Ferry concludes his work by providing an assessment of modern day Contemporary philosophy in the wake of the revolutionary movements summarized above. This concerns a world where there is no longer a universal meaning towards human existence, but rather an incessant and a seemingly directionless promotion of progress for the sake of progress, a morose form of materialism.

In conclusion, Ferry provides a wonderful and enlightening primer on the various philosophical attitudes that span the history of human thought. I would certainly recommend this book for any philosophy enthusiast. The reader gets a taste of the major aspects of Western philosophy over the vast vista of time. Nevertheless, the  fact that the book is a philosophical overview for a mass audience makes it a tough prospect in accurately capturing the more subtle facets of the various philosophies discussed. While this can be seen as a weakness, it is also a strength, as it will drive the interested reader to learn more about the topics involved (it did for me). Though Ferry himself stumbles in deriving a clear answer to the human quest for “salvation,” his work succeeds in emphasizing the significance of said journey in that it is defining of our very humanity, and individual spirit. In that vein, A Brief History of Thought is a wonderful journey in itself.

 

Cages

A few months ago, I had visited my family at Bangalore, India. Returning to my homeland was a nostalgic experience. During this period, my family, and I took a trip to a biological park.

While I enjoyed my time at the park, the excursion accompanied a fair share of contemplation on my part particularly with regards to the treatment of the world’s wildlife, and environment.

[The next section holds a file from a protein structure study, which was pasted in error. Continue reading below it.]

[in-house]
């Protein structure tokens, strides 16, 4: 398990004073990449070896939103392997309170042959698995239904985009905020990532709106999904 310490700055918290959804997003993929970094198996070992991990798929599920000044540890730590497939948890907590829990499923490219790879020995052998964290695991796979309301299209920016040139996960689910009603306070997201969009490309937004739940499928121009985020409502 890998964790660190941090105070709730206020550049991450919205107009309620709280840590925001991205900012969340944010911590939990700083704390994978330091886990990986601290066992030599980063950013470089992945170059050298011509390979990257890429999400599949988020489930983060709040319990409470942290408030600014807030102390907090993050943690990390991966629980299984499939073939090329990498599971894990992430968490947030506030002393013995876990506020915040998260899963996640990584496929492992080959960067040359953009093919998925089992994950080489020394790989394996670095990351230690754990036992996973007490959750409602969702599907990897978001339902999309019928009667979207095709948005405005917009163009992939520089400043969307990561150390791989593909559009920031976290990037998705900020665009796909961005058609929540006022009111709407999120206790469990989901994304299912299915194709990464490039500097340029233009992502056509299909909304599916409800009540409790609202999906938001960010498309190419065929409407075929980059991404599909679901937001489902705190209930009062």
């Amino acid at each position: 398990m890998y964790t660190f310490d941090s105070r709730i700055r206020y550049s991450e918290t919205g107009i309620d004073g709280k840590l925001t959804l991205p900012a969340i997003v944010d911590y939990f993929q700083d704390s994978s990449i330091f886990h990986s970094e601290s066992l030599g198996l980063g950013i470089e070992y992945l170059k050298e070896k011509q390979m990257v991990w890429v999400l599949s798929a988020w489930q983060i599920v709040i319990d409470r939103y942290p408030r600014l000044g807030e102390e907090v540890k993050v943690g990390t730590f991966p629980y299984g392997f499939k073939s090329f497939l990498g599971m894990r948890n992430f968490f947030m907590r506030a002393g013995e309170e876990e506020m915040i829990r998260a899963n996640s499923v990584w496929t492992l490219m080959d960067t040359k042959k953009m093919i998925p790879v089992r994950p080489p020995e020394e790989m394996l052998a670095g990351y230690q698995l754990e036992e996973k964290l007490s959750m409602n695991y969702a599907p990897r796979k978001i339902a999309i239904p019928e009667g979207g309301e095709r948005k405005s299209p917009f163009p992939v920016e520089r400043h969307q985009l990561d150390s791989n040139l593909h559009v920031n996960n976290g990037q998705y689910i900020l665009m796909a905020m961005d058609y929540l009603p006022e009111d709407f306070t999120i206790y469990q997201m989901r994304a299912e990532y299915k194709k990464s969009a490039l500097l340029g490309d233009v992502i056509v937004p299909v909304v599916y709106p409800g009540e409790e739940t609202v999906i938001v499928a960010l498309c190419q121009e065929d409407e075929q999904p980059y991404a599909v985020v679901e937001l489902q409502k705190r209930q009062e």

As much as I enjoyed observing the various species of animals that the park hosted, I felt a certain measure of guilt, remorse, and even anger at the state of said animals within their caged amenities.

I felt distraught that the freedom of said beasts, so majestic, was dampened within these structures, structures that were all too human; built around our ego, and will for dominance that have left us blind to the truth that we all depend on the measured balance of the ecosystem for survival.

While we pride upon our intellect to differentiate, and set us apart from the beasts, it grieved me to think, that in this modern day, and age humankind continues to  digress to a base notion of primacy in its interaction with other species on this planet, and the environment.

Ruminating on these thoughts, I passed by a message upon our departure from the park. Carved along the head of a rock, the message read, (as I recall, it was a quote by the founder of the institution)

 The survival of man is dependent on the survival of animal, and plant life.

Providing poetic irony to my reflections, the message inspired me to write the poem below, a brief meditation on the Cages that imprison human nature.


Cages

Decrepit,
Those shadows stare,
The blackened soot of their vacant eyes,
Clamoring against the leering smiles,
Forcing open the void from whence,
Comes that onerous resonance,
Tarnished ivories gaping amid the sputum,
Coagulating in the filth of their stature,
Wrinkled by the posture of their pride,
Dictating their steps,
Upon the earth they tread,
Mutely claiming what they desire,
Declaring their supremacy,
In these rusted chains,
So to rest,
Behind these bars,
Where this existence caged,
In limbo dwells,
Awaiting the spell,
That falls to the ground,
Submitting to the prejudice of vanity,
In ignorance of an action,
That remains,
Human, all too human…

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“They’re animals, all right. But why are you so goddamn sure that makes us human beings?” – The Long Walk, Stephen King

 

The Dragons of Eden-Chapter 2- Genes and Brains

 

Introduction

Biological evolution accompanies a linear increase in complexity. Look around you, it doesn’t take much time for us to realize that our world is quite complicated. The Earth hosts a variety of taxa (species, subspecies, and races), with the major taxa, which have evolved most recently, being the most complex. Humans, or homo sapiens, are in this bracket.